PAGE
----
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Connecting children with wildlife is a necessity

By Dr Mark Ofua, Wildlife Veterinarian and Presenter, Dr Mark’s Animal Show

Africa’s natural heritage is truly unique – and is one of our most important resources. Wild spaces support people by producing our oxygen, purifying our water, providing our food, and protecting us against events like floods. Wild animals also contribute to our lives  by pollinating crops, dispersing seeds and recycling nutrients. But it doesn’t end there. Nature reserves bring in billions through wildlife tourism, boosting our economies and creating jobs. In fact, tourism drives 8.5% of Africa’s economy – and 80% of those tourists come to see wildlife.  

As valuable as wildlife is, it’s in grave danger. Since 1970 Africa has lost two thirds of its wildlife and many of the continent’s most iconic species are now endangered. Even in a country like South Africa, which has a long history of conservation, 17% of mammal species are threatened with extinction, while another 10% are considered near threatened. The causes of these declines are habitat loss, poaching, environmental degradation and the illegal wildlife trade as well as climate change. 

Tourism drives 8.5% of Africa’s economy - 80% of those tourists come to see wildlife

But for millions of children across the continent, these things are difficult to understand. The majority of those who live in Africa’s fast-growing cities will likely never see an elephant, lion, or rhino in the wild. They don’t have the Africa of 50 years ago as a baseline to compare to, yet these losses will impact their lives in profound and long lasting ways.

Unless something changes – and it can change! By teaching children about their wildlife and by exposing them to relatable role models, they can become advocates for conservation and help protect Africa’s natural resources. 

By encouraging children to learn about wildlife conservation at an early age, we have a better chance of raising a generation of lifelong environmentalists

The importance of example

Think about it: how many interests have you picked up because you saw an adult doing it when you were a kid and thought it looked fun or interesting? My own interest in animals, which eventually led to my becoming a wildlife veterinarian, was inspired by the works of Gerald Durrell. The writer’s stories resonated with my own childhood curiosity about animals. His accounts of travel through Africa, meanwhile, helped me realise that many of the stories we were told about wild animals like snakes, owls, and bats were myths. 

I’ve also come to realise how powerful it is for children to see people who look like them doing things they might never have thought possible. It’s one of the reasons why, together with the Wild Africa, I’ve launched Dr Mark’s Animal Show. The show aims to bring these animals to life and inspire the next generation of African wildlife guardians. It does so by highlighting both rare and common animal species, providing fun facts about them as well as diving into the challenges they face, and culminates in an engaging quiz.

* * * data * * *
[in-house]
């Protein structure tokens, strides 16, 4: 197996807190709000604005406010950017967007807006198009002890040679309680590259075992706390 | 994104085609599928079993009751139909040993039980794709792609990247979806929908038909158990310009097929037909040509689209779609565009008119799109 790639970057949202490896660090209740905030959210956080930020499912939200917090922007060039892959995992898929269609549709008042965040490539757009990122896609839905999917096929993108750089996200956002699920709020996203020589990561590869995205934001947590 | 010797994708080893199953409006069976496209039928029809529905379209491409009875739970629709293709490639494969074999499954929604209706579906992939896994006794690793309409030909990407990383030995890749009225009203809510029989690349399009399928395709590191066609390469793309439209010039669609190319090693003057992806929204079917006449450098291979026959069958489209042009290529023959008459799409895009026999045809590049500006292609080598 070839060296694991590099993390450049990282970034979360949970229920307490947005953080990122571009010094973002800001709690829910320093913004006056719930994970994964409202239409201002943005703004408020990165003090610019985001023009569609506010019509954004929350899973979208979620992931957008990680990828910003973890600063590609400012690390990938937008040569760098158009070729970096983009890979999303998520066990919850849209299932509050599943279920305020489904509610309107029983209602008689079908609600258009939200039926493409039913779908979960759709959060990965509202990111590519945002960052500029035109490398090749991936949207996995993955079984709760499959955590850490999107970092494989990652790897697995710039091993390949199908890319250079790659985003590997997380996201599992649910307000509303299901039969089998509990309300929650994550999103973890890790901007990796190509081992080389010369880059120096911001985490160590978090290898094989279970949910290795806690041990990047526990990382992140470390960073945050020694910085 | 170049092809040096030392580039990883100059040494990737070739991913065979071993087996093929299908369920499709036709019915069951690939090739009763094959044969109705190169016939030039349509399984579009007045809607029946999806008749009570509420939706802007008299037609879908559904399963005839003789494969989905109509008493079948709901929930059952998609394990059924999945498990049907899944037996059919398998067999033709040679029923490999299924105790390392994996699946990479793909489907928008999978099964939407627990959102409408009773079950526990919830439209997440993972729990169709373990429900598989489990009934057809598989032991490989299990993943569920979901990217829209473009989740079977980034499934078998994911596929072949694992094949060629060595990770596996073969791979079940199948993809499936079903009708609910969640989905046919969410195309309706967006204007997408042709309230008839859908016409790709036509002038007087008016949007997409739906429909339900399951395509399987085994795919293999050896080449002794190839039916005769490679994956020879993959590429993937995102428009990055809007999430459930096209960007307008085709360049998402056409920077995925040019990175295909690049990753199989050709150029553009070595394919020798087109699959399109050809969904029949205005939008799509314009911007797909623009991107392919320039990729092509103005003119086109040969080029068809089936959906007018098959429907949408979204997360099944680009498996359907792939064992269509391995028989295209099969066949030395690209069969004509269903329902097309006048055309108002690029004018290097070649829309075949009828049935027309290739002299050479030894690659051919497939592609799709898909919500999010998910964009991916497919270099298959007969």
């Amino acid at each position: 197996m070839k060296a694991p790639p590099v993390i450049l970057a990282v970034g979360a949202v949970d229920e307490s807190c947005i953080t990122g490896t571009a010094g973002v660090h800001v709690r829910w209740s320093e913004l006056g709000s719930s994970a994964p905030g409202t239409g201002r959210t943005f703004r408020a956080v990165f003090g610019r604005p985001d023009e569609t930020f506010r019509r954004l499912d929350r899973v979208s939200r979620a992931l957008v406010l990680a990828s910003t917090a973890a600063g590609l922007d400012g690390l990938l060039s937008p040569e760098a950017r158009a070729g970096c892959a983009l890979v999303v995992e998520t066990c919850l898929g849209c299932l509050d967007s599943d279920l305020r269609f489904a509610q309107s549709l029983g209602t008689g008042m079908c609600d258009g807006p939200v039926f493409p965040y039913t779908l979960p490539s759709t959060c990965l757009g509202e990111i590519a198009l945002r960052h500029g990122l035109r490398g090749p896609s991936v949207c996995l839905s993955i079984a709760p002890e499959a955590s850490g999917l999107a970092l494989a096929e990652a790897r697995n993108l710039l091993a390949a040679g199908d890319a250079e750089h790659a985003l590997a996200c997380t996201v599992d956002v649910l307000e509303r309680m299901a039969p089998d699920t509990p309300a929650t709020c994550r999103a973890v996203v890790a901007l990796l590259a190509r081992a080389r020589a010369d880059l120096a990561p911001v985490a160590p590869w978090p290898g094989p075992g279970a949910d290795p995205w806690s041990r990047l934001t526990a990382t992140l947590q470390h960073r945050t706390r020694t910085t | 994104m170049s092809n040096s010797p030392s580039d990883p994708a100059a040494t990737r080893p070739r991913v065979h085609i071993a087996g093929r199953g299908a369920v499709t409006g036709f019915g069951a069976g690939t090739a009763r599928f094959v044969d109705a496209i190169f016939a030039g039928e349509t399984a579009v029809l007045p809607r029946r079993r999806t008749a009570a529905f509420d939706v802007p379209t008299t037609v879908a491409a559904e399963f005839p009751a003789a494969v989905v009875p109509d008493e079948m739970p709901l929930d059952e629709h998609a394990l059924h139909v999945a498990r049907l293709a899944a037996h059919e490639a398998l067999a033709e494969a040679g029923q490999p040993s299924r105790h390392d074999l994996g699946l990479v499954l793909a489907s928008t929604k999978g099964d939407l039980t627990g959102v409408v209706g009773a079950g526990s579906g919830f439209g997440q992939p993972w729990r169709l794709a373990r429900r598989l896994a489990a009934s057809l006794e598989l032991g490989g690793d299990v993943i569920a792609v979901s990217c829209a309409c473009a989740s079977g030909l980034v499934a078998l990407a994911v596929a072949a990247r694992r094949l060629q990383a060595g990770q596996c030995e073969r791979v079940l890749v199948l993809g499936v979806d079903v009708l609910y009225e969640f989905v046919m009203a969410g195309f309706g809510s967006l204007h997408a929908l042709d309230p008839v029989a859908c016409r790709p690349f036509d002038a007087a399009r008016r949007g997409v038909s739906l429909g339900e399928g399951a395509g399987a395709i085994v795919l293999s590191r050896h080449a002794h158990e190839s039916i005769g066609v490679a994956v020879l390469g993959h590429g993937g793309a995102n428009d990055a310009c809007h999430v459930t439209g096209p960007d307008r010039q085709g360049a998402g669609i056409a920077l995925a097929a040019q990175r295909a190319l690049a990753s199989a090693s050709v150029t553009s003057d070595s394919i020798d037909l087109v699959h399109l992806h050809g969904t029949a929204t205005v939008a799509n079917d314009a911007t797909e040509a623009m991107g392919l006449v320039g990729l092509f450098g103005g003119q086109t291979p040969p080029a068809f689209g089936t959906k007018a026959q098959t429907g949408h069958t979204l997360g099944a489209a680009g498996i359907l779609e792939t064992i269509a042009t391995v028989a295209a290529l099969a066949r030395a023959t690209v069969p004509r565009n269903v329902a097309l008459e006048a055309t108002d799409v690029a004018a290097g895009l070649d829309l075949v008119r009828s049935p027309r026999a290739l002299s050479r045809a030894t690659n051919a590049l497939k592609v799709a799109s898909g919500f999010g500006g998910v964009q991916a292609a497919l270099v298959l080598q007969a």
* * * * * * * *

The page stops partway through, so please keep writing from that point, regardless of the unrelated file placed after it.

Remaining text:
Gorillas, and particularly Cross River gorillas, are one of the rare species showcased in the series

We have to remember that these young people will in a very short while be Africa’s policy makers, business people and leaders. Today, the challenge we face is that many African leaders don’t fully grasp the importance of conservation and how it connects to our health and economy. If this next generation grows up passionate about the environment, strong conservation policies will follow.

Wildlife shows for African audiences

A lack of opportunities, along with the costs of production, have meant that wildlife shows and films about Africa often tend to be made by Western media for Western audiences. Our show is produced by African filmmakers for African audiences. Instead of learning about walruses and polar bears, kids can learn about African animals that live in their environments, and how their lives connect with those species.  Rather than the conventional nature documentary showing unspoiled wildernesses, we get to grips with the realities wildlife face, introducing the children to animals I’ve helped rescue from the illegal wildlife trade or bushmeat markets, and talking to them about how they can help make a positive difference. 

The consumption of bushmeat is a serious threat to wildlife in Nigeria and other West African nations

The benefits  programmes like this can provide, extend beyond inspiring the next generation of wildlife guardians. Kids also wield a very strong influence on their parents. I find they very easily sway their elders to obey things such as traffic signs more than the threat of fines or anything else. Young people can bring this influence to bear in stopping their parents from destroying their surrounding environment or aiding activities like the  illegal pet trade or bushmeat trade. Beyond that, shows like this inspire people to seek out time in the natural world, with its significant mental and physical benefits as an example. Coming from the frantic bustle of Lagos with over 20 million people, I can tell you nature provides a welcome break!

Just the start

Ultimately, I hope that we start seeing more and more African wildlife filmmakers enter the edutainment space, targeting African audiences. The ripple effects, particularly if they’re picked up for distribution by major broadcasters and streaming platforms, could be enormous. The wider and more varied the reach, the better the chance Africa’s wildlife and people have. 

Dr Mark’s Animal Show will be available in 44 markets on Showmax from 15 March 2024.